‘There are no safe levels of pollution’: An interview with wildfire researcher Sam Heft-Neal | Climate crisis


AAs the climate crisis brings drought and parched landscapes, wildfires across the western United States are spreading smoky air over millions of people, even those who live far from where the fires are burning. The problem is becoming so pronounced that some California TV weather forecasters are now including “smoke jets” in their reports, displaying models that predict where the smoky air from a wildfire will move days into the future.

Smoke from wildfires in recent years has accounted for up to 50% of all hazardous small-particle air pollution in the western United States, research shows, and the problem is getting worse.

The largest fire to hit California this year, the McKinney Fire, is raging in the Klamath National Forest.

Scientists warn that current health policies are not effectively protecting people from the dangers of smoke inhalation, and a new study published in July highlighted how dangerous levels of tiny pollution particles in smoke from wildfires of forest spread to households not threatened by the fire itself.

The Guardian spoke to one of the authors of this new study: Sam Heft-Neal is a wildfire researcher at Stanford University’s Environmental Change and Human Outcomes Lab (ECHO).

What was the most striking finding of the study?

The first is that even if you look at the very high income homes in the [San Francisco] Bay Area, their indoor air quality is really bad during average wildfires. It surprised me. I thought that wealthy people concerned about air quality would be able to protect themselves effectively. And that doesn’t seem to be the case. This is worrying, as we expect many groups to be less able to protect themselves.

What do you think are the implications of the study for policy makers?

Wildfire pollution is simply fundamentally different from other types of pollution. When there is pollution from transportation, it is relatively simple to try to reduce the source of pollution by regulating vehicle emissions and taxing gasoline or whatever policy makers want to do. But that’s really hard to do with forest fires. We cannot implement any policy that will eliminate or significantly reduce wildfires in the short term. And so instead, the main policy is just to tell people to protect themselves.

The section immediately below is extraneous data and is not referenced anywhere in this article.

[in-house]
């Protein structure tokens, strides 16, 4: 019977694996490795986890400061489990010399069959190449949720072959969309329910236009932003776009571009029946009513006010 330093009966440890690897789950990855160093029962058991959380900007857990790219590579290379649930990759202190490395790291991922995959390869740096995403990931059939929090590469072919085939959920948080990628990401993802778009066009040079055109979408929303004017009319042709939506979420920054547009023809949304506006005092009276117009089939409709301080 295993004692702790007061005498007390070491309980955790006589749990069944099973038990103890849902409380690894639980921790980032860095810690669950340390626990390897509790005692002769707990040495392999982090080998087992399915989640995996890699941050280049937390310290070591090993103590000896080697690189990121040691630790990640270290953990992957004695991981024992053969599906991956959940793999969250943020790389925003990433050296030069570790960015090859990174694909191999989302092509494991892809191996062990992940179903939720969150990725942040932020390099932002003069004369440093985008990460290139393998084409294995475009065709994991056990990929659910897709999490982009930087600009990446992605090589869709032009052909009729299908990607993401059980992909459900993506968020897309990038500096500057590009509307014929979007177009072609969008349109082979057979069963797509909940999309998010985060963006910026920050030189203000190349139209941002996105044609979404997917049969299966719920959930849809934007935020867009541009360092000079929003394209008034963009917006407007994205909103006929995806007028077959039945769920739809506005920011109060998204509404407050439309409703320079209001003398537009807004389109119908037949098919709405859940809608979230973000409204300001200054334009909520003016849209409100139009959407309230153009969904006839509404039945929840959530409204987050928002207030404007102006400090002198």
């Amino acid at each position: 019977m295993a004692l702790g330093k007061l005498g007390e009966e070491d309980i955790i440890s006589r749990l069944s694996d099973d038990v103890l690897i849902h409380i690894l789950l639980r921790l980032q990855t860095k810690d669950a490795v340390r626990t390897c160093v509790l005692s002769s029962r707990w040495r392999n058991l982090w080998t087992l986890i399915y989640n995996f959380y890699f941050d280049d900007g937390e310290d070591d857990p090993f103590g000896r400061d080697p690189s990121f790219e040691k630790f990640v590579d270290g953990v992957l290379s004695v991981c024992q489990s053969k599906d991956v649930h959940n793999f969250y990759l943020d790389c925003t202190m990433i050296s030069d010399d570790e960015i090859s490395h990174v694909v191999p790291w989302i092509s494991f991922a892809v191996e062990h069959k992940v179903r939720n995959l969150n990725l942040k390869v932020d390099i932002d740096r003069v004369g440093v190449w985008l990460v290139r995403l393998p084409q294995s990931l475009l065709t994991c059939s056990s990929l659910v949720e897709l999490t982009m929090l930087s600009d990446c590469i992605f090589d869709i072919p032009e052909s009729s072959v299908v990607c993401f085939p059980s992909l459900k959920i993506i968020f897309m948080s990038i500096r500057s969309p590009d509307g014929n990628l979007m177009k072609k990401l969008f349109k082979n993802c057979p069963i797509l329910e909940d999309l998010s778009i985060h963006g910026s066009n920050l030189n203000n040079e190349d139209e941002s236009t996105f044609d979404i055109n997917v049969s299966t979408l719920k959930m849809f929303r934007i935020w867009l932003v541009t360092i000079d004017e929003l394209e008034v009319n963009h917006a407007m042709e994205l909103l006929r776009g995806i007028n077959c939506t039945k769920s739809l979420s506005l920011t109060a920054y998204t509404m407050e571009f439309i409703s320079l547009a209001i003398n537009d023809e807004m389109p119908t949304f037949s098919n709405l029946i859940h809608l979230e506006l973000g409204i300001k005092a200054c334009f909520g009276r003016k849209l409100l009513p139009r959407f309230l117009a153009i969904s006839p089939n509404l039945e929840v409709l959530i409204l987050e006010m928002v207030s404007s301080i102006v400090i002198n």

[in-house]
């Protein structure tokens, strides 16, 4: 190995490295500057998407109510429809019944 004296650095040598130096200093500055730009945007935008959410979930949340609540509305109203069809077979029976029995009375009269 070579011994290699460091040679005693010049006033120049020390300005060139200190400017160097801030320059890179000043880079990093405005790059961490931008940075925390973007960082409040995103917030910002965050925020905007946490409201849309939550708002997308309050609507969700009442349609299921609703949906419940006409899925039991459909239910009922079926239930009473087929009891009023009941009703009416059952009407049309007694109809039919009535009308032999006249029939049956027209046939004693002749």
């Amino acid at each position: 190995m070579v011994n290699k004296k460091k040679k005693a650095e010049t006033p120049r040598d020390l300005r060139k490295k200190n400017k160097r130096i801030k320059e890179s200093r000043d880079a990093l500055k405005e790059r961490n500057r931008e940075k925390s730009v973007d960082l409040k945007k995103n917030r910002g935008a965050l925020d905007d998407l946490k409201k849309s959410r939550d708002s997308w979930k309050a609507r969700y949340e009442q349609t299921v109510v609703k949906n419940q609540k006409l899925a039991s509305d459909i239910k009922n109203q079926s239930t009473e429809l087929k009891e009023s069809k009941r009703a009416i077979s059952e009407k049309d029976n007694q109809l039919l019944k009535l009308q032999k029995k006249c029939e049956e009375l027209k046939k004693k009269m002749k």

So I think there needs to be huge efforts to try to identify vulnerable populations and help them protect themselves. So you don’t leave everyone to themselves. This will only exacerbate existing inequalities.

Asthma patients are often among the most affected by wildfire smoke. According to CDC data from 2016 to 2018, Puerto Ricans have the highest asthma rates of any ethnic group in the country. United States, followed by African Americans. What measures could be taken to address vulnerable populations?

The most effective measure would be to provide air purifiers to vulnerable households. Maybe that means low-income households. This could definitely mean people with asthma or other respiratory issues that are going to be exacerbated.

In California, the Bay Area Air Quality District, for example, has an air purifier loaner program during severe wildfires. It’s just a very expensive policy that is difficult to implement on a large scale. But efforts are underway to try and expand them, because if you’re able to keep your windows and doors closed and stay home and turn on an air purifier, that seems like the best way to protect yourself. .

What about N95 masks?

N95 masks are definitely effective if you have to go outside. They must be worn effectively. Many people wear N95 masks that are too loose and therefore they are not that effective. But when worn effectively, they definitely alleviate the problem when you are outdoors.

What other research is going on around the world, as we all watch the news and see fires and heatwaves all over Europe?

There are several key takeaways from recent work. The first is that there are no safe levels of pollution. You see health impacts even at very low levels. So really, there is no safe level of exposure.

And the second main point is that people had originally speculated that pollution from wildfire smoke might be less harmful than pollution from other sources. And that doesn’t seem to be the case. It seems that smoke from wildfires is just as bad as pollution from other sources.

Last year, a study showed that the California fires had increased hospital visits on the East Coast. The smoke can travel very far and can really impact pollution levels everywhere.

What are you working on now?

One of the real unanswered questions is trying to understand what drives indoor air quality differences. Even neighboring households can have very different indoor air quality. And that’s true even after you take into account the year people’s homes were built, whether they had air conditioning or not, all that other stuff.

And we’re really interested in tracking low-income households. We want to learn about households that may not have the resources to purchase their own air quality monitors.

Who measures the impacts of global pollution?

This is a really promising new avenue of research that is progressing rapidly. The European Space Agency set up a new satellite three or four years ago with sensors specially designed to monitor pollution. It really gave us new insights into global pollution patterns because you can see pollution every day all over the world.

And you can break down the types of pollution using satellite data. We still don’t have the historical records we would need to study the long-term impacts… but at least now we can see what current pollution patterns look like and see how the movements are progressing.

  • This story is co-published with The New Lede, a journalism project of the Environmental Working Group.


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